The molten salt programs of the U.S. Department of Energy (DOE) and its predecessor agencies had their manifestation in two very successful reactor experiments: the Aircraft Reactor Experiment4 (ARE) and the Molten Salt Reactor Experiments (MSRE). Both of these reactors were designed, built, and operated by Oak Ridge National Laboratory (ORNL). Researchers at ORNL also conducted many extensive studies of various possible MSR concepts The ARE was a product of the Aircraft Nuclear Propulsion Program and operated successfully in 1954 (Ref. 6). That program was subsequently discontinued, but a civilian-oriented Molten Salt Reactor Program5 (MSRP) that began in 1956 continued development of this general technology. The primary goal of the early MSRP and for most of this program was the development of molten salt breeder reactors' (MSBRs) using the Th-233U fuel cycle, which could compete with other concepts using the 238U-Pu fuel cycle. Consequently the effort was focused on a system with integral, on-line chemical processing. The MSBR effort was discontinued in 1972, resumed as a technology development program in 1974, and finally closed out in 1976, A small design study was undertaken in 1978 as part of DOE's Nonproliferating Alternative Systems Assessment Program.8 This study examined additional MSR concepts that might offer greater resistance to nuclear proliferation than the LWRs operating on a once-through fuel cycle. The study led, ultimately, to two similar conceptual MSRs a breakeven breeder 8,9 using a complex, on-line fuel processing plant and a simplified converter10 with a oncethrough 30-yr fuel cycle.

Molten salt reactor studies have been undertaken in many places. One of the larger programs was conducted in the Federal Republic of Germany with the Molten Salt Epithermal (MOSEL) Reactor.11,12 The MOSEL reactor forgoes the graphite in the core, which is used as a moderator in other MSR concepts, to achieve an epithermal spectrum for enhanced breeding in the thorium cycle, More recently, some concepts in Japan13 and at ORNL (Ref. 14) addressed simplicity of design and enhanced safety as the primary goals,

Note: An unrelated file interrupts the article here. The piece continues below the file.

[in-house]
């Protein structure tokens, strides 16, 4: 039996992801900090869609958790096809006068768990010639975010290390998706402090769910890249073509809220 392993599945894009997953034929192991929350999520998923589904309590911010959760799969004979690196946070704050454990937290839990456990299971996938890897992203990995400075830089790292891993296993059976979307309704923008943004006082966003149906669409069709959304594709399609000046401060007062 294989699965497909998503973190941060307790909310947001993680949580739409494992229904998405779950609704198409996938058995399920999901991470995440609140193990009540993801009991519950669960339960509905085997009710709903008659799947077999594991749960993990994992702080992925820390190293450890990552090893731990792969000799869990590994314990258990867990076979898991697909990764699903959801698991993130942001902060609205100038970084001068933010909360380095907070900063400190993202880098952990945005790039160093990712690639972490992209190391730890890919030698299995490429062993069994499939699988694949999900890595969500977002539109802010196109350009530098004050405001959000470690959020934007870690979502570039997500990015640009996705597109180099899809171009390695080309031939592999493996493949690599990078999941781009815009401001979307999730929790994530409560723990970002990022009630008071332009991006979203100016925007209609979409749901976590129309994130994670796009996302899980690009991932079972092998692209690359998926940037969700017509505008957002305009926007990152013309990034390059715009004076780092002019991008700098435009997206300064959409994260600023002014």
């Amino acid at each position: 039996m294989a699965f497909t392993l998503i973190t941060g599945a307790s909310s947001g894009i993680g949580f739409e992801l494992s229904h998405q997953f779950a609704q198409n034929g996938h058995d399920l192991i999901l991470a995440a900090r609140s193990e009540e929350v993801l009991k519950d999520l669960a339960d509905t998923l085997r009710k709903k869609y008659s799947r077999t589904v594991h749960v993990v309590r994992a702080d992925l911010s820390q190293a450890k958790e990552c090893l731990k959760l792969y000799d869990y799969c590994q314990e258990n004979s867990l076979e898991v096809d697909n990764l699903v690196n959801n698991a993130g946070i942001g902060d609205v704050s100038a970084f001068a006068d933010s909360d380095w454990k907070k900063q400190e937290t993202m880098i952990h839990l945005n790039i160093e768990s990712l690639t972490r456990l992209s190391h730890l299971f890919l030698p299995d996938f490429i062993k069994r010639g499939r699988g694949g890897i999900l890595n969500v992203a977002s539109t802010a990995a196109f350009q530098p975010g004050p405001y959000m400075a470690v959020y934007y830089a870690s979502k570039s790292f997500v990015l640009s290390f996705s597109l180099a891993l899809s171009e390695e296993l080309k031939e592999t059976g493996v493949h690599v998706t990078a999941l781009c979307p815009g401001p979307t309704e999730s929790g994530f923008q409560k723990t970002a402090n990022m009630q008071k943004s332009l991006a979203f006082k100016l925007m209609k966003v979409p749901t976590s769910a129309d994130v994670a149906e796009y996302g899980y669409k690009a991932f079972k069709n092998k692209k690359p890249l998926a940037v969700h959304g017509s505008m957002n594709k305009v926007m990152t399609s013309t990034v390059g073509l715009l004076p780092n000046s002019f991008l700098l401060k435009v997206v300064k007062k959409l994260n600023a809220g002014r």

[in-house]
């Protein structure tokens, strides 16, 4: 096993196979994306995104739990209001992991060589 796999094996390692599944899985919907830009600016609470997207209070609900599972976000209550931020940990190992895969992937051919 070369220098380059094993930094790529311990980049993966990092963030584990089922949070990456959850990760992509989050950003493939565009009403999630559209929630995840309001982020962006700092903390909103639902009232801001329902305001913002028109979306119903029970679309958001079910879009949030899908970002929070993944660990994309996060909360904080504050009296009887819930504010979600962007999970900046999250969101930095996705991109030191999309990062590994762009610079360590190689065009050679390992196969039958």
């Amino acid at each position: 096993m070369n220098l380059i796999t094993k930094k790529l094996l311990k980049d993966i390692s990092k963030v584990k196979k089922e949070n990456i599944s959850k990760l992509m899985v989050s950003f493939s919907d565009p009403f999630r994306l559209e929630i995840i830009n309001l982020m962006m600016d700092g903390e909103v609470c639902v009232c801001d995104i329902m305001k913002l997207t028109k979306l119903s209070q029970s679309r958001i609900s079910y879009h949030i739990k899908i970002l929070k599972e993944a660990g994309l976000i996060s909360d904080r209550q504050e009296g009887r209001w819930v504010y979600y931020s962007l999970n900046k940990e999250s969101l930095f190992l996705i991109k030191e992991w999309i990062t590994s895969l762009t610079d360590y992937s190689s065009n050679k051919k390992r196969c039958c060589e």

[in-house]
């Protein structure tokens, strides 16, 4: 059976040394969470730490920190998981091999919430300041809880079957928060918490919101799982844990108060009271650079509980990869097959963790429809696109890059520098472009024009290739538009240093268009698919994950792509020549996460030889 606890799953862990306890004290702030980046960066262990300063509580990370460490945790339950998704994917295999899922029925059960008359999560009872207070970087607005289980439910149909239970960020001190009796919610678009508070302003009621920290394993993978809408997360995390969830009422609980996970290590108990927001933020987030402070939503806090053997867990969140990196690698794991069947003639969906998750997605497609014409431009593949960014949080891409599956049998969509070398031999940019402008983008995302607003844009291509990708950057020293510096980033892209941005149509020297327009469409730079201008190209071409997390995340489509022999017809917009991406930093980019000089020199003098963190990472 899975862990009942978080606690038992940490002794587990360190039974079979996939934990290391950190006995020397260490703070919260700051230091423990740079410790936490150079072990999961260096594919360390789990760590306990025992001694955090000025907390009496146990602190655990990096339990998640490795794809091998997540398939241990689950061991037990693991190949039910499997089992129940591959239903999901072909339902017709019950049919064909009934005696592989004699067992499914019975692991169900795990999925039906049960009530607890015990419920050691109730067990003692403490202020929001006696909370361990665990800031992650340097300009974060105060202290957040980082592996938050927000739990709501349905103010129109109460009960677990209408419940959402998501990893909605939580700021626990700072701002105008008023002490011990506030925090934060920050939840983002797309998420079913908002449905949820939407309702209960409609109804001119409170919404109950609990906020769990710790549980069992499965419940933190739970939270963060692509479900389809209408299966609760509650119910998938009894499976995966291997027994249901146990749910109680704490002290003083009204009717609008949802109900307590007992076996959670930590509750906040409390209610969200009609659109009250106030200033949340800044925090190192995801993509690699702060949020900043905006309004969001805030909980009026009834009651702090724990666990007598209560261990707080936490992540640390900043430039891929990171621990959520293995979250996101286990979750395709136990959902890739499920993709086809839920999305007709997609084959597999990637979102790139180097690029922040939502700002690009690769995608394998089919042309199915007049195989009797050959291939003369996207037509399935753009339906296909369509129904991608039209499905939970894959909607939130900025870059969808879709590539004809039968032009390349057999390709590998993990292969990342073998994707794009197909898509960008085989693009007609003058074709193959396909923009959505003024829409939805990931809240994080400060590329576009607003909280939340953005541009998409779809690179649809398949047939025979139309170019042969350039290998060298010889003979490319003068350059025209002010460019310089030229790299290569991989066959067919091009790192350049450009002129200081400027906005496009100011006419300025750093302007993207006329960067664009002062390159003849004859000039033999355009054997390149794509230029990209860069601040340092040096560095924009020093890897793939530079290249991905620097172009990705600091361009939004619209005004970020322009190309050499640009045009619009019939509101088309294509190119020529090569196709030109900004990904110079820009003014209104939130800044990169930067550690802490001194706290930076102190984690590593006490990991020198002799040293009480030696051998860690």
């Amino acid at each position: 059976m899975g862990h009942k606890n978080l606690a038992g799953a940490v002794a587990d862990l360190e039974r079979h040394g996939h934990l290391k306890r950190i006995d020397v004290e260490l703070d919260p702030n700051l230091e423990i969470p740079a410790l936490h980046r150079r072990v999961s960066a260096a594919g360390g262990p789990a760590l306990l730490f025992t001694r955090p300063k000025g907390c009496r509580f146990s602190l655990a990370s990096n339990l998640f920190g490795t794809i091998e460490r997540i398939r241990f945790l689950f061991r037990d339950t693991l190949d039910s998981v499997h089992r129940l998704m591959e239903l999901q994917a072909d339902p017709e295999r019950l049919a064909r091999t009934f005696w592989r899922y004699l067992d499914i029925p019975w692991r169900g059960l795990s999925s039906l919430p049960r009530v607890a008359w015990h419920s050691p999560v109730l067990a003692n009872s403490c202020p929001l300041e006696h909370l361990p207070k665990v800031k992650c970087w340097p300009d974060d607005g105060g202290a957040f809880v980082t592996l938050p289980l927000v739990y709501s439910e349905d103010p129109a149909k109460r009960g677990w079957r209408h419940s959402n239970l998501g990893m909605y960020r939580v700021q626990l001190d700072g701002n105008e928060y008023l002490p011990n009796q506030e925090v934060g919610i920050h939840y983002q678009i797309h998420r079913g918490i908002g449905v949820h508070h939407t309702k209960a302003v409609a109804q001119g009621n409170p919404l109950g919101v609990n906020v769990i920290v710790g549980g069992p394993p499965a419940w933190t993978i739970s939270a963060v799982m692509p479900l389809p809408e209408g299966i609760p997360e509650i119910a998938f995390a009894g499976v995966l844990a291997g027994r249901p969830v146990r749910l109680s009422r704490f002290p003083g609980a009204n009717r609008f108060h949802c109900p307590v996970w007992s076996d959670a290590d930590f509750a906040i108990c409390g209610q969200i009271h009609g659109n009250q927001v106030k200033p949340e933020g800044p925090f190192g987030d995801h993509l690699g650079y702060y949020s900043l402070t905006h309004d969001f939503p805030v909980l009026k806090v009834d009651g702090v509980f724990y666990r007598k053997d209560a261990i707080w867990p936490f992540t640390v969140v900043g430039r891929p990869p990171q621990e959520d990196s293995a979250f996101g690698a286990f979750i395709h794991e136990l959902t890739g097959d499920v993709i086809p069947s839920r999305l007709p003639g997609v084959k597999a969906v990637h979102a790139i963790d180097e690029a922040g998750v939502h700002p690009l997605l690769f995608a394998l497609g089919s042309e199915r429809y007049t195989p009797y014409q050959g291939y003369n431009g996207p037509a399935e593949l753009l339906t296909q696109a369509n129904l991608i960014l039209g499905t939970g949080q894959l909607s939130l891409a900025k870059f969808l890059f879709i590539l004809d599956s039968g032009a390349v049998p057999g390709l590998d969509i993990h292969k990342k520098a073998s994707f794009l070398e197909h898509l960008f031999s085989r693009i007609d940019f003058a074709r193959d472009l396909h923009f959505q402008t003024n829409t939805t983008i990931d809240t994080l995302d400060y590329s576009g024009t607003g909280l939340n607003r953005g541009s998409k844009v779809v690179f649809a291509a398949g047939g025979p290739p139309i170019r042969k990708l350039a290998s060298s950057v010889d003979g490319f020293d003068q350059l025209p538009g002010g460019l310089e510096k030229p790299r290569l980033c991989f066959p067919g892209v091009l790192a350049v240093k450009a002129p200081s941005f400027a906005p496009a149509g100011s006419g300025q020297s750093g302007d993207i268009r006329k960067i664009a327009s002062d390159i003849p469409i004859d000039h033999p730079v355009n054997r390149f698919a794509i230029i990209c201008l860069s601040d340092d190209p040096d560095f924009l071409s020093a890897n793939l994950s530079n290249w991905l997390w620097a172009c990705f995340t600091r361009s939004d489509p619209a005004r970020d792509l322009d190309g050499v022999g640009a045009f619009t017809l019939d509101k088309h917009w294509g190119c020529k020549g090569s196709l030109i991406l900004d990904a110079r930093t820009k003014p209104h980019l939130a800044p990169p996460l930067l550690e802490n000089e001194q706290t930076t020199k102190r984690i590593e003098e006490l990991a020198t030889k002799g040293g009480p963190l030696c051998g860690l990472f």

This technical note is based on the earlier studies and previous work. No specific calculations have been performed to confirm the potential capabilities of the MSRs suggested here, Many of the ideas proposed are conceptual. Several of the past concepts have been combined into new concepts. Not all of the possible rcsulting interactions have been explored. Thus, further studies are necessary to fully understand all the implications of the ideas suggested here.


Molten salt reactors are usually geared toward the Th - 233U fuel cycle. They were developed initially when there was high emphasis on breeding. The MSRs were conceived as near thermal reactors with a graphite moderator. The preferred salts are fluorides, including beryllium and lithium fluorides, because of their desired nuclear and thermodynamic properties. Both the beryllium and the fluorine cause significant neutron moderation. To achieve breeding with the soft neutron spectrum, it is necessary to select the thorium cycle.15 To enhance breeding, the MOSEL concept removed the graphite moderator of the thermal concept to harden the spectrum and reach into the peak region of the 233U neutron yield in the epithermal spectrum. 11